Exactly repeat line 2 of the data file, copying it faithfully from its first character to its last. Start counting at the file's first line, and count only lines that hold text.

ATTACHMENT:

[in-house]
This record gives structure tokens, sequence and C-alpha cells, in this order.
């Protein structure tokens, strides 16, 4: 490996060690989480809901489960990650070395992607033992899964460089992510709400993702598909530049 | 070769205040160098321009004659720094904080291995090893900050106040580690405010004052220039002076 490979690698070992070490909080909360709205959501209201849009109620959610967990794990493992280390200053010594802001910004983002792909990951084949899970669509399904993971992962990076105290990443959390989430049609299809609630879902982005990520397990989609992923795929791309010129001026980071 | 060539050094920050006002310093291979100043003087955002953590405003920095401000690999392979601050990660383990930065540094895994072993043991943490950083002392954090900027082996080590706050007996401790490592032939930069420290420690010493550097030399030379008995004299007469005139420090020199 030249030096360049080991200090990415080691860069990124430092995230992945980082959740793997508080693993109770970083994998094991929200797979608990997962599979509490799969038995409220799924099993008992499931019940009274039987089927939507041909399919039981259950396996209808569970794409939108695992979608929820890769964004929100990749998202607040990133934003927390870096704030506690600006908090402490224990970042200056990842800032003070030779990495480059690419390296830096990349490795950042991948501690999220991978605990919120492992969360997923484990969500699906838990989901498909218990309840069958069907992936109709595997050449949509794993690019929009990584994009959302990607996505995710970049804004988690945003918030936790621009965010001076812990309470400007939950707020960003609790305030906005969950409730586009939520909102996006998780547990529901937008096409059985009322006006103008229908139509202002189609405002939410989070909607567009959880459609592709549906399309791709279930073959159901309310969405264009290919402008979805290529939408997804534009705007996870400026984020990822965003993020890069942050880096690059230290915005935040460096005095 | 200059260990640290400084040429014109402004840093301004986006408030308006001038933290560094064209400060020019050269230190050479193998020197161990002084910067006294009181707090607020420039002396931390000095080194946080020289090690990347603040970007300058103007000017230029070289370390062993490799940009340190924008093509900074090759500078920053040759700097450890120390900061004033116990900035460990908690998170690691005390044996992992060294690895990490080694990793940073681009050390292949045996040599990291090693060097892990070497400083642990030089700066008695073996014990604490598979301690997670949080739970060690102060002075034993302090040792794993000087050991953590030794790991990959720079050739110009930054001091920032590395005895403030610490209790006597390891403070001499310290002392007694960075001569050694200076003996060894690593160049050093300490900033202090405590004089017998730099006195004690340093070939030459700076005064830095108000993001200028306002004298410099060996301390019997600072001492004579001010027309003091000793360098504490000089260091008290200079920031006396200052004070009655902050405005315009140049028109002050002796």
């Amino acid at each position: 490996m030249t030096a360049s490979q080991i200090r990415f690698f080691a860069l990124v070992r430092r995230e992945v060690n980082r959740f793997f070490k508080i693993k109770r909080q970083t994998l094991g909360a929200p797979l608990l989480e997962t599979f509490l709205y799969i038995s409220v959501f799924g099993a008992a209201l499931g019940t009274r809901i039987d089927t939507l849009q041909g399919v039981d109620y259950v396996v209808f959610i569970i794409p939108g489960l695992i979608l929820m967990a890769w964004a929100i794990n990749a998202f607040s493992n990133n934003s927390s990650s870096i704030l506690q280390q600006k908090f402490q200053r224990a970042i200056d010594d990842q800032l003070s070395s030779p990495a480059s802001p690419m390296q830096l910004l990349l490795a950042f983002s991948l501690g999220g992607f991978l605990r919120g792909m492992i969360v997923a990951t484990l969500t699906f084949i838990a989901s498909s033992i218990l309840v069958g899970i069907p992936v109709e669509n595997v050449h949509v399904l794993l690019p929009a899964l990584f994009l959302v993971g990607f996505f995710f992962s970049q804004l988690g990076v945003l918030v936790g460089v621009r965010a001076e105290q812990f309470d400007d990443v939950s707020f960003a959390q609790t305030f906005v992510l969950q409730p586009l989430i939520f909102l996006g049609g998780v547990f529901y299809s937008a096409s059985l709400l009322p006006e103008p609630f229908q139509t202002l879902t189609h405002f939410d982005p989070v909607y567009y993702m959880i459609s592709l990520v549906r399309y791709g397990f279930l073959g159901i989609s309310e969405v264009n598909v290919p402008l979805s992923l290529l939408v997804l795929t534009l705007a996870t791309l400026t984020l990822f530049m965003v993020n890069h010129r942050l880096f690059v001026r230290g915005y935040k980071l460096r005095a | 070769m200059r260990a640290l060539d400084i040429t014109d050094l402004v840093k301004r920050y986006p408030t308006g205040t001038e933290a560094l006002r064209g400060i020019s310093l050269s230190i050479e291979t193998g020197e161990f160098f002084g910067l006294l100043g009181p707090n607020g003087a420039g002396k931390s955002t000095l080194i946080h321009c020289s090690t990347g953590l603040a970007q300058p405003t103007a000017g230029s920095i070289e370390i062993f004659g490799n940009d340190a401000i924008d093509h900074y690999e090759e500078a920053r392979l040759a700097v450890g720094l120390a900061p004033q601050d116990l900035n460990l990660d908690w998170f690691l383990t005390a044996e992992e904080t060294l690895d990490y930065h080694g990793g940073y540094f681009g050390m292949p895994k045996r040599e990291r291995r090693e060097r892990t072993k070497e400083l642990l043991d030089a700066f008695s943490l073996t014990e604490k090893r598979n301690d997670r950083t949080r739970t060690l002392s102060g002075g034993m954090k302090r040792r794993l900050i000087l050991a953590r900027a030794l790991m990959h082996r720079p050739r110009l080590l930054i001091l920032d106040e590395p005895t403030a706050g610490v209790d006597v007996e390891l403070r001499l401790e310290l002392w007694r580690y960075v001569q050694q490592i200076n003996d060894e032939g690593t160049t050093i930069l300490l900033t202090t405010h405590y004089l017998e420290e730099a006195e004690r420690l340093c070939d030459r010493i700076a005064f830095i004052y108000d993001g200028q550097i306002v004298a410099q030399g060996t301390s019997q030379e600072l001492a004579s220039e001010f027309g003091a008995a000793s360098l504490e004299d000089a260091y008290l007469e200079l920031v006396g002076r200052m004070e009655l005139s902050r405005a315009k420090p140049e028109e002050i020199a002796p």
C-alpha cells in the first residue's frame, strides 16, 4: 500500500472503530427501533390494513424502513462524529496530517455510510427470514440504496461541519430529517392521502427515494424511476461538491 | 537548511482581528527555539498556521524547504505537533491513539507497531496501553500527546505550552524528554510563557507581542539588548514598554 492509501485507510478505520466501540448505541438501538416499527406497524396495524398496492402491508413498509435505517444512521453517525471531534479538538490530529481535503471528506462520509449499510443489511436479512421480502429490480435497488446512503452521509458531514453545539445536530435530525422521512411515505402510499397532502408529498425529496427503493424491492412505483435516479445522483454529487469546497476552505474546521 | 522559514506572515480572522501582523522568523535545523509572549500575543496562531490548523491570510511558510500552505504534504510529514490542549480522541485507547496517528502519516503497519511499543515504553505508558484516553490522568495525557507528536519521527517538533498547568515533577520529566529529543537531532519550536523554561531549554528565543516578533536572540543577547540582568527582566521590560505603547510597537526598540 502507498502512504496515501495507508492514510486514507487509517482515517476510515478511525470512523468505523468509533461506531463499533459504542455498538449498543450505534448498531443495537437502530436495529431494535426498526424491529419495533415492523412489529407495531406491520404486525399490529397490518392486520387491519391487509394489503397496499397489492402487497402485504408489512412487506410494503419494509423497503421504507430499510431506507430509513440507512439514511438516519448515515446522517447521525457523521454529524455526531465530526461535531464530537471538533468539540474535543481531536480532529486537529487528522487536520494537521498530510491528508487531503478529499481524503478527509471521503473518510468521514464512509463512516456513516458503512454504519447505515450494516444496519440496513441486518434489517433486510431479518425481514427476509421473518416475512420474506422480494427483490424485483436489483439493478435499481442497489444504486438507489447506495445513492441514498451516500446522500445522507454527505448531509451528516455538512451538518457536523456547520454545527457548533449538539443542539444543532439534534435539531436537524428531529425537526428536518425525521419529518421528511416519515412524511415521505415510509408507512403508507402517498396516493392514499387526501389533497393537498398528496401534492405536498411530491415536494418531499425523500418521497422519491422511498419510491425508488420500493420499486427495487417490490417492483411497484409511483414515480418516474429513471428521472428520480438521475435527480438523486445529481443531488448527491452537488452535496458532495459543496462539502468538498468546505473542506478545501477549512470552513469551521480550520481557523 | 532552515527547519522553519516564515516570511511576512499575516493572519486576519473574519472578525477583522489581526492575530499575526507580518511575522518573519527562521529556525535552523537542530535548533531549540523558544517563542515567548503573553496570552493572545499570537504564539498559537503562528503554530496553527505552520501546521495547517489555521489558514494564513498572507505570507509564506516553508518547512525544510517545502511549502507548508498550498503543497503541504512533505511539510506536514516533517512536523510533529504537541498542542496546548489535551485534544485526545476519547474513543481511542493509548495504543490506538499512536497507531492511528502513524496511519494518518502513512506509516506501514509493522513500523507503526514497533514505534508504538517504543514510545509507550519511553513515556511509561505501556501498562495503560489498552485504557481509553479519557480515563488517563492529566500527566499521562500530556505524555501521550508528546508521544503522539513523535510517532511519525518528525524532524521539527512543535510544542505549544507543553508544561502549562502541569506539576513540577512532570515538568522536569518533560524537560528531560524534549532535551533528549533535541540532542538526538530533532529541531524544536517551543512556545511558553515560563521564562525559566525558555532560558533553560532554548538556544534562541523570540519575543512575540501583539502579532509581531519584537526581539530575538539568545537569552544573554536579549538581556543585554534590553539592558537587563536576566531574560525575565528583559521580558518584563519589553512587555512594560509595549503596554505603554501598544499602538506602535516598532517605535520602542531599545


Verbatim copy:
This record gives structure tokens, sequence and C-alpha cells, in this order.